Now, how about the tools themselves. The basic tools are the bowl gouge, spindle gouge, parting tool, spindle roughing gouge, and scraper. An additional jig which you will need with the Wolverine system is the Vari-Grind jig which you will use to hold both the bowl gouge and spindle gouge. The Vari-Grind jig sits in the pocket bar, part of the Wolverine system, and holds the tool against the wheel at whatever angle you set. Generally, woodturners have found that having the tool extend 2” beyond the face of the Vari-Grind holder is best. I have a little stop-block on my lathe which is 2” from the front of the wood base so I can easily set the tool 2” through the Vari-Grind jig and tighten it down. Set the Vari-Grind in the pocket bar and slide the bar in or out so the bevel on the end of the tool rests flush against the wheel. Once set up, you can step to the grinder to quickly sharpen the tool and return to the lathe.
I will give you the bevel angles which seem to work best for me. I recommend them but will also tell you that a little more or less than noted here is just fine. But what is a bevel? That is what we woodturners call the part of the tool which is sharpened against the grinding wheel. The angles which I use are these, all in degrees:
Parting tools 25
Spindle gouges 35
Spindle roughing gouges 45
Bowl gouges 55 - 60
To sharpen a parting tool, place the handle end of the tool in the pocket of the pocket bar and slide the bar in or out to bring the bevel of the tool against the wheel. This is most easily and accurately done with the grinder off and the wheel stopped. As you sharpen the parting tool, be cautious that you are grinding it so the cutting tip is 90 degrees to the shaft of the tool and the bevel on one side matches the length of the bevel on the other side.
To sharpen spindle and bowl gouges, extend the tool from the Vari-grind holder 2” and then establish the proper angle to the wheel as noted above. Once the tool is placed in the Vari-Grind jig, place the bottom end of the Vari-grind in the pocket and adjust the pocket bar so the bevel matches the angle of the wheel. Grind one side of the gouge, then the other side, then connect them across the point. You are looking for a slightly convex curve across the top profile of the edge. If you try to sharpen the tool by swinging the tool from one side to the other at a steady speed, you will end up spending too much time on the point and not enough time on the sides of the bevel and will grind too much off the tip.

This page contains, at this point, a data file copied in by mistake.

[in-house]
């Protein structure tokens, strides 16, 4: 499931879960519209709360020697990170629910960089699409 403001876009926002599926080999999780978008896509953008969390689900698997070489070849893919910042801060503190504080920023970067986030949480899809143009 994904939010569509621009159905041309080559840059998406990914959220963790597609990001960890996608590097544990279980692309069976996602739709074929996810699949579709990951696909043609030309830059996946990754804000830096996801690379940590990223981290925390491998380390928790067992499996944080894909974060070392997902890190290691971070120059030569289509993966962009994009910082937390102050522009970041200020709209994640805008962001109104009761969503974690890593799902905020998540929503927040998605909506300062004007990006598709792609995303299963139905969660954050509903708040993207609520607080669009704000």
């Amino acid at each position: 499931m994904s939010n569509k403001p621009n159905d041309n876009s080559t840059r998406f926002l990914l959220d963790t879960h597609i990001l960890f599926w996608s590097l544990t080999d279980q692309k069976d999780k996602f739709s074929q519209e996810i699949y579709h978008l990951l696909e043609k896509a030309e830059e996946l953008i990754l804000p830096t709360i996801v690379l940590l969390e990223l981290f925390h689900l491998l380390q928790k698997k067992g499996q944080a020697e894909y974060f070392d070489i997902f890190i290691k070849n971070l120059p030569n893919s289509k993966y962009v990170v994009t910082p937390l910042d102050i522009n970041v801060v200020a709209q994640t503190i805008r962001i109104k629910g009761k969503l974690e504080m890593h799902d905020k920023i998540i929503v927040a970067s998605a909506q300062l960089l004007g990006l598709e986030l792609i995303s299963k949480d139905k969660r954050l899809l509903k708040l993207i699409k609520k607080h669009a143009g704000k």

For the spindle roughing gouge, place the handle end of the tool in the pocket bar pocket and move the pocket bar so the bevel of the tool matches the curve of the wheel. Be cautious with this one as it is easy to rotate the tool too far left and right as you sharpen and end up grinding back the right and left corners of the gouge. Note that the shape of this tool is not a half circle but a parabola. Don’t over rotate the tool on the wheel as the end of the tool should be straight across from tip around the curve to the other tip. You should be able to put the end of the tool against a flat surface and have the entire cutting edge touch that surface.
The angle on a scraper is about 80 degrees and is most easily achieved by using the platform rather than the pocket bar. Set the platform with the scraper flat on the top so the bevel of the scraper is aligned with the grinding wheel. For a round nose scraper, in one smooth motion, start at one side of the scraper and grind around the end to the other side, moving the handle from one side to the other with one hand and keeping the blade of the scraper flat down on the platform with the other hand. Other scrapers will be sharpened pretty much the same, following the shape of the tool.
Sharpening is critical to woodturning. We in woodturning seem to always be willing to help our fellow turners with technique and sharpening is no different. Don’t hesitate to ask around about sharpening, especially if you have a particular tool which presents problems in sharpening.